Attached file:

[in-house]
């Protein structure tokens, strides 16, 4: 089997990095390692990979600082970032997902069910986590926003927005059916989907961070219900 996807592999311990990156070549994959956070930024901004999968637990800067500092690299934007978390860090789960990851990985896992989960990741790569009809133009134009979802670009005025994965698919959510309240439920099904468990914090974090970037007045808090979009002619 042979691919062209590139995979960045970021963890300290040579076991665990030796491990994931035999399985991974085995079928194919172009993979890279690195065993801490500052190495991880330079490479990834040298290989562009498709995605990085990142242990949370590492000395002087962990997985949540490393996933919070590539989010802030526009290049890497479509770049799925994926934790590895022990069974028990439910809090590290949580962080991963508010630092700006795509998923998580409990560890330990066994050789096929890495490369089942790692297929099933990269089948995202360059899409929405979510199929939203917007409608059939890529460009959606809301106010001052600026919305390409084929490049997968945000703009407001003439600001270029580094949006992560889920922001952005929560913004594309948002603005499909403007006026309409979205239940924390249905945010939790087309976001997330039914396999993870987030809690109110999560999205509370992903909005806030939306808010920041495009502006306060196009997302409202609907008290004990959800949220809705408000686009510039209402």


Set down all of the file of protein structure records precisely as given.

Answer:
[in-house]
């Protein structure tokens, strides 16, 4: 089997990095390692990979600082970032997902069910986590926003927005059916989907961070219900 996807592999311990990156070549994959956070930024901004999968637990800067500092690299934007978390860090789960990851990985896992989960990741790569009809133009134009979802670009005025994965698919959510309240439920099904468990914090974090970037007045808090979009002619 042979691919062209590139995979960045970021963890300290040579076991665990030796491990994931035999399985991974085995079928194919172009993979890279690195065993801490500052190495991880330079490479990834040298290989562009498709995605990085990142242990949370590492000395002087962990997985949540490393996933919070590539989010802030526009290049890497479509770049799925994926934790590895022990069974028990439910809090590290949580962080991963508010630092700006795509998923998580409990560890330990066994050789096929890495490369089942790692297929099933990269089948995202360059899409929405979510199929939203917007409608059939890529460009959606809301106010001052600026919305390409084929490049997968945000703009407001003439600001270029580094949006992560889920922001952005929560913004594309948002603005499909403007006026309409979205239940924390249905945010939790087309976001997330039914396999993870987030809690109110999560999205509370992903909005806030939306808010920041495009502006306060196009997302409202609907008290004990959800949220809705408000686009510039209402």